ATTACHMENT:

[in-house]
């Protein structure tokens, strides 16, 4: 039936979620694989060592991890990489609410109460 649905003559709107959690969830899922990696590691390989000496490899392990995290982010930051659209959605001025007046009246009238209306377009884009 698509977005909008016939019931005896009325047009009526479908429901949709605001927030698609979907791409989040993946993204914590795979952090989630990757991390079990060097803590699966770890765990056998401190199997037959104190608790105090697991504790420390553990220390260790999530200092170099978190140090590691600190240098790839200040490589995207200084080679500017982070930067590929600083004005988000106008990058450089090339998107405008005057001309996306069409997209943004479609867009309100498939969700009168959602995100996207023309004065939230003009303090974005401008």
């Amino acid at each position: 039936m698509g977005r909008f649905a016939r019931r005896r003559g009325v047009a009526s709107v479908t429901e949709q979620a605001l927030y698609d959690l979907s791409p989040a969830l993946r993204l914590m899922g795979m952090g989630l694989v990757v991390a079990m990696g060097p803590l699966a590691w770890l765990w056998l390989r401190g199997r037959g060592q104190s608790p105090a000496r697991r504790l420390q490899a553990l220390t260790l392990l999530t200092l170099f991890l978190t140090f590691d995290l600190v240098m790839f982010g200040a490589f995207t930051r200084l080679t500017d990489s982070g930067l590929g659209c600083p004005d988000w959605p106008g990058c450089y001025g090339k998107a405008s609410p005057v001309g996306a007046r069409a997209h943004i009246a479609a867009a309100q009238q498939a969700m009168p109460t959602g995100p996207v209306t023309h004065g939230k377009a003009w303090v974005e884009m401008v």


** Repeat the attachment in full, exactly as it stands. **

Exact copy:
[in-house]
């Protein structure tokens, strides 16, 4: 039936979620694989060592991890990489609410109460 649905003559709107959690969830899922990696590691390989000496490899392990995290982010930051659209959605001025007046009246009238209306377009884009 698509977005909008016939019931005896009325047009009526479908429901949709605001927030698609979907791409989040993946993204914590795979952090989630990757991390079990060097803590699966770890765990056998401190199997037959104190608790105090697991504790420390553990220390260790999530200092170099978190140090590691600190240098790839200040490589995207200084080679500017982070930067590929600083004005988000106008990058450089090339998107405008005057001309996306069409997209943004479609867009309100498939969700009168959602995100996207023309004065939230003009303090974005401008």
């Amino acid at each position: 039936m698509g977005r909008f649905a016939r019931r005896r003559g009325v047009a009526s709107v479908t429901e949709q979620a605001l927030y698609d959690l979907s791409p989040a969830l993946r993204l914590m899922g795979m952090g989630l694989v990757v991390a079990m990696g060097p803590l699966a590691w770890l765990w056998l390989r401190g199997r037959g060592q104190s608790p105090a000496r697991r504790l420390q490899a553990l220390t260790l392990l999530t200092l170099f991890l978190t140090f590691d995290l600190v240098m790839f982010g200040a490589f995207t930051r200084l080679t500017d990489s982070g930067l590929g659209c600083p004005d988000w959605p106008g990058c450089y001025g090339k998107a405008s609410p005057v001309g996306a007046r069409a997209h943004i009246a479609a867009a309100q009238q498939a969700m009168p109460t959602g995100p996207v209306t023309h004065g939230k377009a003009w303090v974005e884009m401008v």